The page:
Sweet Potato Kale Chicken Soup

This is a recipe I made tonight after seeing some prepared soup at the store and being disappointed that they were almost out. Also that one small container would be six dollars was a deterrent to my shopping savvy. Now, that cost isn’t much, but to feed five, it’s not a terrific quantity. I quickly turned to the produce section and selected a bunch of fresh Kale, 2 Sweet Potatoes, an onion, and a small package of boneless chicken and went to the cashier determined to try my own hand at something new. About five dollars later, a loaf of garlic bread also somehow made it with me, so an extra $1.50 was spent, we were on our way home.

Here is what I made, and it turned out excellently. If you try to make it, let me know how it turns out for you.

Sweet Potato Kale Chicken Soup

Ingredients:

1 lb. Boneless Skinless Chicken Breast or tenders, diced into small chunks

2 large Sweet Potatoes, peeled and diced into 1/4” sized cubes

1/2 Yellow Onion, diced

2-3 cups chopped Kale

1-2 T Olive Oil

4 Cloves of Garlic, crushed

1/2 tsp Nutmeg

1/8 tsp Ground Cloves

1 T Dried Basil

2 T Sugar

pepper

salt to taste

2 T Chicken Bullion (alternately use 2 cans chicken broth and decrease the water)

2 liters water

pinch of Turmeric (optional for color)

(Optional: 1 12 oz package of tortellini or other pasta)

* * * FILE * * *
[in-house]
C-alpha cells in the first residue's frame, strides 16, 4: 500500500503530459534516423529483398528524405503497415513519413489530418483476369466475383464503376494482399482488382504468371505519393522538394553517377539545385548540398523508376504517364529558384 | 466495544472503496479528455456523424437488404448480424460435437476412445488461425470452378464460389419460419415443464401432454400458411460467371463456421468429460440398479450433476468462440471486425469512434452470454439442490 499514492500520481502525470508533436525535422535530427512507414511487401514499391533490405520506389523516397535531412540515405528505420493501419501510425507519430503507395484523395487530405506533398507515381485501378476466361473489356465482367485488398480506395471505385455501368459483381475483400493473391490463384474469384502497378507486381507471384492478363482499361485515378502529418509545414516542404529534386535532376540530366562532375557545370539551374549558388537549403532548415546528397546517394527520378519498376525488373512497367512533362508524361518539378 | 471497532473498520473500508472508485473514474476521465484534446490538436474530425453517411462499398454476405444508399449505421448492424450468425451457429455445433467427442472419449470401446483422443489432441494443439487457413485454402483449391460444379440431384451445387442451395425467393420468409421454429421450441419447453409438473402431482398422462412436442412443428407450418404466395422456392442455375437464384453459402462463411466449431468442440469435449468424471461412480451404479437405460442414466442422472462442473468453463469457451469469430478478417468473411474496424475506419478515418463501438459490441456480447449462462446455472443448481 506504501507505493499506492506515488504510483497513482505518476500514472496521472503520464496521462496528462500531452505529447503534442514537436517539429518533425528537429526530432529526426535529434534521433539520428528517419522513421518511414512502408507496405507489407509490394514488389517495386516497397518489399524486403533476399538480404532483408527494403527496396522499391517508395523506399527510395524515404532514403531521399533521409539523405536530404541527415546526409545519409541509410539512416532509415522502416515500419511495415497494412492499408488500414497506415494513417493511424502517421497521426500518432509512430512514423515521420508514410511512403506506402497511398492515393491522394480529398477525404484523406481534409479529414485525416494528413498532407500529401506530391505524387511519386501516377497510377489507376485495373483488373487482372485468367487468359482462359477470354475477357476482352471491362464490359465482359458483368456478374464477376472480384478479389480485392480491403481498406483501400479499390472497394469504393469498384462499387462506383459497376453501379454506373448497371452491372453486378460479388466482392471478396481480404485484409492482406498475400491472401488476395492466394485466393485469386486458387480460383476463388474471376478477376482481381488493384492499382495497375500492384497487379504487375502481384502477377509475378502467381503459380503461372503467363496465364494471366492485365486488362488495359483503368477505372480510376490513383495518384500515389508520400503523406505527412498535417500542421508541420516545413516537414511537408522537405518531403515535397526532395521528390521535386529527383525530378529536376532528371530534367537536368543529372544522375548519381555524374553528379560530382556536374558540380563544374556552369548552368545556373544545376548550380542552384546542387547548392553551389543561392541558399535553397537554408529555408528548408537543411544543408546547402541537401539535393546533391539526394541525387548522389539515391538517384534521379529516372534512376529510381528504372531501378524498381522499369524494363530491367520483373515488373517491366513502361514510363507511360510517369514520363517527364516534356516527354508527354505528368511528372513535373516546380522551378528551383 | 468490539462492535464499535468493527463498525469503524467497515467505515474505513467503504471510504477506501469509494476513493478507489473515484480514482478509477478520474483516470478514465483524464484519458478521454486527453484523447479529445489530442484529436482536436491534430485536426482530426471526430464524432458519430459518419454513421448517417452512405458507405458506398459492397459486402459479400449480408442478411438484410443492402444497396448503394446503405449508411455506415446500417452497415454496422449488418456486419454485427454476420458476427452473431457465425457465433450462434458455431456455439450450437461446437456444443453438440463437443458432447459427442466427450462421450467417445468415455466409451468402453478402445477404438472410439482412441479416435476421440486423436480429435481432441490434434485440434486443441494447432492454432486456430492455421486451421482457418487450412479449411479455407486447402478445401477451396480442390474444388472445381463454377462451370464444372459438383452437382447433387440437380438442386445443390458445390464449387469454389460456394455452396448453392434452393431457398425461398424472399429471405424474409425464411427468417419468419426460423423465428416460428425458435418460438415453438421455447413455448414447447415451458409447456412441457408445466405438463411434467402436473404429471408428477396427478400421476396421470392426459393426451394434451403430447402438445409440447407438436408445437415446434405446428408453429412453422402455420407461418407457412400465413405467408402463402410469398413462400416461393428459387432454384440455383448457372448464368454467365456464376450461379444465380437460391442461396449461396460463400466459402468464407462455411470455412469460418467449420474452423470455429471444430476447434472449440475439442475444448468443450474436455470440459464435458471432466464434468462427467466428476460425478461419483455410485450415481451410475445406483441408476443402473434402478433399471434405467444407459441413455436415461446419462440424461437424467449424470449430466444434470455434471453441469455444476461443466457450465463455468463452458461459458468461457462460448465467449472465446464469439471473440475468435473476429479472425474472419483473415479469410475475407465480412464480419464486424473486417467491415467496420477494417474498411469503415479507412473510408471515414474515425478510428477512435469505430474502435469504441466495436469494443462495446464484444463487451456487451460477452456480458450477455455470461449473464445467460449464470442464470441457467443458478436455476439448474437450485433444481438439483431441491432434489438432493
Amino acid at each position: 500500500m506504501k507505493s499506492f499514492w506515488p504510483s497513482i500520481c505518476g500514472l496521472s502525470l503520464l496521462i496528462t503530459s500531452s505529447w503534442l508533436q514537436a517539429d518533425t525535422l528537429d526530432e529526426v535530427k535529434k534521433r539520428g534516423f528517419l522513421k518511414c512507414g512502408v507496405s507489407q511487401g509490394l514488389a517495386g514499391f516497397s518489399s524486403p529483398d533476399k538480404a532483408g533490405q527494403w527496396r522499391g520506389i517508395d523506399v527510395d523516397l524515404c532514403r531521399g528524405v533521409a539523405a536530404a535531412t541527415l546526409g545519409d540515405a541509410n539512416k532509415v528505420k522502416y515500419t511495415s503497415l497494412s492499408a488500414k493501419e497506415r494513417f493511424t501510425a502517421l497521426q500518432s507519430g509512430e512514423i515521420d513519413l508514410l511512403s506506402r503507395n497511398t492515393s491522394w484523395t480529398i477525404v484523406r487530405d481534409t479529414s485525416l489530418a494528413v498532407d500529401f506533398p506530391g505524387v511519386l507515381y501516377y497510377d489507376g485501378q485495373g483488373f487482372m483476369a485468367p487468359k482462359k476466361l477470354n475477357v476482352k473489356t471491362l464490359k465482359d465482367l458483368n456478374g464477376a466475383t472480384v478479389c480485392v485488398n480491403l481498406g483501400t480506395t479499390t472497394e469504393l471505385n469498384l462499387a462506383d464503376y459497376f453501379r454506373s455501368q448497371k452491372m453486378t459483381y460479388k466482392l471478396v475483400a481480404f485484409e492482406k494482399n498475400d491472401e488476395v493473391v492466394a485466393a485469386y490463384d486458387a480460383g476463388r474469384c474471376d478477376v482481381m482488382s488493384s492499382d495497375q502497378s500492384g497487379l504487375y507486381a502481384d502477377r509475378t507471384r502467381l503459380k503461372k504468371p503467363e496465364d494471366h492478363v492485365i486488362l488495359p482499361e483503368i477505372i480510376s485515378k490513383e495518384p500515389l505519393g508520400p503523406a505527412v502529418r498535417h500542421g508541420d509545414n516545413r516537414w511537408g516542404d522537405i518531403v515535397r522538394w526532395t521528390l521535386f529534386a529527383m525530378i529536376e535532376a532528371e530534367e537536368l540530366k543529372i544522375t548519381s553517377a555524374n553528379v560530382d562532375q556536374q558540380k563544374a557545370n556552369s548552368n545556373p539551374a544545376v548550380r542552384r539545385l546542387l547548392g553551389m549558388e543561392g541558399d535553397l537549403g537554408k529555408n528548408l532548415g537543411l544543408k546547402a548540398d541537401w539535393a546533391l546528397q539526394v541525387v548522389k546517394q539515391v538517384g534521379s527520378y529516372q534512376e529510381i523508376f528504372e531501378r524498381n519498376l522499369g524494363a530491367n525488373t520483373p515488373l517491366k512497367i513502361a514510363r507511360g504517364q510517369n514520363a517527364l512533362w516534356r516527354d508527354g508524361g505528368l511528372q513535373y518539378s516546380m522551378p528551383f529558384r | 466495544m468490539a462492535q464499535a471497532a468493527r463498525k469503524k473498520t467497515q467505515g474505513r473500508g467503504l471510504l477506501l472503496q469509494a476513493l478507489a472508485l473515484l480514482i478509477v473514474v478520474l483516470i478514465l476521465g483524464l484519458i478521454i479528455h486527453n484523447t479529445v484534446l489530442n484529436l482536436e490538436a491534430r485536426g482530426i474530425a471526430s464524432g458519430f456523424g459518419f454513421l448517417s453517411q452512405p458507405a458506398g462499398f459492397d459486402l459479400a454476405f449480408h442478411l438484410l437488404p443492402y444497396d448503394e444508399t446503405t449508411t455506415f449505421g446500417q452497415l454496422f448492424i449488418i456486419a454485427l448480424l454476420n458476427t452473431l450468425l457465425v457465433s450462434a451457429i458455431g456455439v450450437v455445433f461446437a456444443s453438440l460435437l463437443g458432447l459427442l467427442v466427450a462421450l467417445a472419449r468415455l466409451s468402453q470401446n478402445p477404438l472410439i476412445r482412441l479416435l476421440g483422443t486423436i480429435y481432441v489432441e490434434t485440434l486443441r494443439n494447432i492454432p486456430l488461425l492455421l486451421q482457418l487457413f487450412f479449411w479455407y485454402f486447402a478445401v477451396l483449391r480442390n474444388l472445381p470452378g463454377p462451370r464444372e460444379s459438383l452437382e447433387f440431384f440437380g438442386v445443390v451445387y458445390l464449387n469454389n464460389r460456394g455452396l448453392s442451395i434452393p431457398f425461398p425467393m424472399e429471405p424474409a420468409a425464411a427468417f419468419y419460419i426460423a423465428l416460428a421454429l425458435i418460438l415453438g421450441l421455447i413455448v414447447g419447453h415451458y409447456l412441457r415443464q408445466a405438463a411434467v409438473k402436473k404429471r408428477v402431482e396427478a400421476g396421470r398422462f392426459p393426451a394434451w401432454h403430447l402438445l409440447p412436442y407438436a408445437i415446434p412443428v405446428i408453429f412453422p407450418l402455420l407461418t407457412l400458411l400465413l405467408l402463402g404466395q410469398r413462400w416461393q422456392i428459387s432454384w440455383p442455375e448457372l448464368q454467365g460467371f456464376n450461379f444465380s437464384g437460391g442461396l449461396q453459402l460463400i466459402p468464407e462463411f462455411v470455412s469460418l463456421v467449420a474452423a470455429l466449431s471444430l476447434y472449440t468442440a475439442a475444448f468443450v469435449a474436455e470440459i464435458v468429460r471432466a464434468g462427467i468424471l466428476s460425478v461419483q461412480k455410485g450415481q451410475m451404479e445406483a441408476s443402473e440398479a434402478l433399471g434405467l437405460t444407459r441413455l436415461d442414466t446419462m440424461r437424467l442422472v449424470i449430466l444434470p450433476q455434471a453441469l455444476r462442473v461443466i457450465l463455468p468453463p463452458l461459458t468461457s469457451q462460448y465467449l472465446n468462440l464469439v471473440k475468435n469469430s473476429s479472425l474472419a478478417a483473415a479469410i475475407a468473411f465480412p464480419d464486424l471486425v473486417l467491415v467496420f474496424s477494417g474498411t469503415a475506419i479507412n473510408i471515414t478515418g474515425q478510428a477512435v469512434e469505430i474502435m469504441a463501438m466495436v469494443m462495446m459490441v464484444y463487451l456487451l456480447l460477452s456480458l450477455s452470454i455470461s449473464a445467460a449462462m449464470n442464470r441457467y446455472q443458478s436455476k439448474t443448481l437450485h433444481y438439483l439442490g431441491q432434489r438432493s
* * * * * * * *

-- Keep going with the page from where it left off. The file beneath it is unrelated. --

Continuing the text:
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Instructions:

In a large Soup pot over medium heat, put oil, onions, chicken, and sweet potatoes. Sauté about 15 minutes or until chicken is cooked. Add in Garlic cloves and stir.

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Next mix in the nutmeg, cloves, basil, sugar, pepper, and chicken bullion. Stir and then add the Kale to the pot. Cover with Water and stir. Add the pinch of turmeric. Allow the mixture to come to a gentle boil, turn heat to low and simmer for anther 15 minutes.

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Meanwhile, in a separate pot boil water for the pasta or tortellini. Cook until done according to package directions. This will be kept separate until the soup is served.

When serving, first scoop a portion of the pasta into the bowl and then top with the soup.

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Note: I was able to make a full pot of this soup for about $5, given that the seasonings were already on hand. It’s a great, 30 minute meal for low cost that I know is a healthy recipe for my family. They all loved it and licked their bowls clean. Plan a little extra time for cutting up and washing the vegetables. Excellent with a slice of Italian bread or crusty roll.

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Recipe: Orange Ginger Beef

It has been sometime since I’ve posted a new recipe. Over the past two weeks I’ve made this dish a few times and thought it is worth sharing. We’ve all tried to make stir-fry at home and found it a little dry, or at least I have many times. So, I’ve been working on a solution for it to taste more like restaurant Chinese food, and this one works pretty well. We have (kids included) loved it and I hope you will too.

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Orange Ginger Beef

1-2 teaspoons oil
1 pound tender beef, cubed into 1/4″ pieces
2-4 tablespoons soy sauce